and pour over your dish of toast, cover closely and let stand five
minutes. It is improved by using a part of Graham bread. This will
be found nice for tea.
PINE-APPLE ICE CREAM Slice one large pine-apple thin
and scatter one pound of sugar between the slices; cover it and let
the fruit steep three hours; then cut or chop fine in the syrup and
strain through a sieve; beat gradually into one quart of cream and
freeze rapidly. If you like, reserve a few slices of pine-apple
unsugared, cut into squares and stir through the cream when half
SWEET POTATO PONE Take four large sweet potatoes,
peel and grate them, then add two cups of water or milk, a lump of
butter the size of an egg, melted, three eggs well beaten, a
teaspoonful each of allspice and cinnamon, one and ha half
teaspoonfuls of ginger, and half a (sic) nutmeg, grated; mix all the
ingredients well, butter a pudding pan, pour in your pone and bake
in a moderate over.
VEAL LOAF One pound of veal, one-half pound of salt
fat pork, three small crackers, one egg, salt and pepper.Chop the
veal raw to a fine mince, chop the pork and add to it; roll the
crackers fine, beat the egg, and mix altogether thoroughly; put in a
quart pan and bake about two hours, slowly at first, and having it a
nice brown when it comes from the oven. This should be set aside and
thoroughly cooled, or placed in the refrigerator. When wanted for
use cut in slices with a sharp knife; this will be found nice for
tea, lunch or picnics.
TO STEW RHUBARB At this season of the year, before
fruit is fairly in the market, rhubarb, if properly cooked, is
excellent and wholesome. The art of cooking rhubarb so as to retain
its color and pleasant acid depends on the same principles as in
stewing fruit.As soon as the rhubarb is cleaned and sliced, cook it.
If allowed to remain any time after it has been cut, it becomes
dark, just as would apples. Put the sliced rhubarb in cold water,
not too much water, and bring it gently to the boil. No exact amount
of sugar, as the sweetness is according to taste.To one quart of cut
rhubarb by weight add one-quarter of white sugar.
SPINACH Wash and clean spinach enough for tow or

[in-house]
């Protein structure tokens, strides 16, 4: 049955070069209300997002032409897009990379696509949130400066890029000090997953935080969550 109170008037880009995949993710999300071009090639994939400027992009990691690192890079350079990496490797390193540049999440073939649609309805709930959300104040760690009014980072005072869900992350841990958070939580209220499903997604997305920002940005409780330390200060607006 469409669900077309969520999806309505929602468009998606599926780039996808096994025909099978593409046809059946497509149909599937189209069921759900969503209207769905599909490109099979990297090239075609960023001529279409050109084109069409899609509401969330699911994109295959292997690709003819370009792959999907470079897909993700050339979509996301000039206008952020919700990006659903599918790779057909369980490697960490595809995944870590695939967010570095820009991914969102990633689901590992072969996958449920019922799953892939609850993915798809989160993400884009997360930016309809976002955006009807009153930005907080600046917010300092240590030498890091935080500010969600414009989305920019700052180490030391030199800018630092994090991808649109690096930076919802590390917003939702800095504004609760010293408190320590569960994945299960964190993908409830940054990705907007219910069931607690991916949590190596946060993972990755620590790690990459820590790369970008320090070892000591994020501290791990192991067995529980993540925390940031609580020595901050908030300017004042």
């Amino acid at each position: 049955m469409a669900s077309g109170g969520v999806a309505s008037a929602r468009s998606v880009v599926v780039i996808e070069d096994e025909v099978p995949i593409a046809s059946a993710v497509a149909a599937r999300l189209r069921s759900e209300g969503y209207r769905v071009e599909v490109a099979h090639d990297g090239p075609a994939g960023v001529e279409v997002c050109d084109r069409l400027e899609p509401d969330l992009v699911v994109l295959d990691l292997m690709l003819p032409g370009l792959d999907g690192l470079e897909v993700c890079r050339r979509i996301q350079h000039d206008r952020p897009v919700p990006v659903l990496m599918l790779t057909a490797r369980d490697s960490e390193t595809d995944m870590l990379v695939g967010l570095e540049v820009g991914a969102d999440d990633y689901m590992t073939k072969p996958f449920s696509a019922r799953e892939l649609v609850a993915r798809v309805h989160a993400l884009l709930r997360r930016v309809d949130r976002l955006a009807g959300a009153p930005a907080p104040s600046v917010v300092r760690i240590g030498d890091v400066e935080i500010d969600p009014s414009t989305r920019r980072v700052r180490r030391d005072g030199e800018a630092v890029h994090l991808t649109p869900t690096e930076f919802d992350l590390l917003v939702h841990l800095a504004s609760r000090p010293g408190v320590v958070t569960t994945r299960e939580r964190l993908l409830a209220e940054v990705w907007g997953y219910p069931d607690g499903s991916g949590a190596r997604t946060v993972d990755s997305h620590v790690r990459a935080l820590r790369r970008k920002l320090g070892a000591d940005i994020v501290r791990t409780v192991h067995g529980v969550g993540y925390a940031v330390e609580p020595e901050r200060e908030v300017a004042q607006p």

three days, put in boiling water with a teaspoonful of salt, boil it
briskly for ten minutes, turn it into a colander, drain it, press
all the water out of it, and set to chopping it with a big knife
just as long as you have patience for the work. Now if you wish to
serve this, take a portion and put it on the fire with a piece of
butter, a half a pint of good broth, and let it simmer just as long
as you please. Spinach, so that it is not dry or burned, can never
be cooked too much. Slice a hard boiled egg and serve with it. A
very little fried onion, perfectly cooked, chopped fine improves,
according to some tastes, the flavor of spinach.
MUTTON HAMS Take the hind or fore legs of a sheep
and rub them with the following: Mix two tablespoonfuls of sugar
with the same quantity of tablesalt and half a tablespoonful of
saltpeter. Place the hams in separate pans and rub each one with the
same quantity. Turn twice a day for three days, and rub thoroughly
with the hand at each time, turning away the liquor which flows from
the meat. Then make a new mixture and turn and rub daily for ten
days. At each rubbing take care to leave that side uppermost which
was under before. Then smoke the hams like those made from pork and
boil in the same way. Hams prepared in this way will be relished so
much that you will always have a good supply of them in the
ICED APPLES, PEACHES OR ORANGES Grate fine, sprinkle
with white sugar, and freeze them.
STRAWBERRY ICE CREAM Mash one quart of berries with
one pound of sugar, rub through a colander, add one quart of sweet
cream and freeze as usual.
PUFF CAKES Two cups of white sugar, one-half cup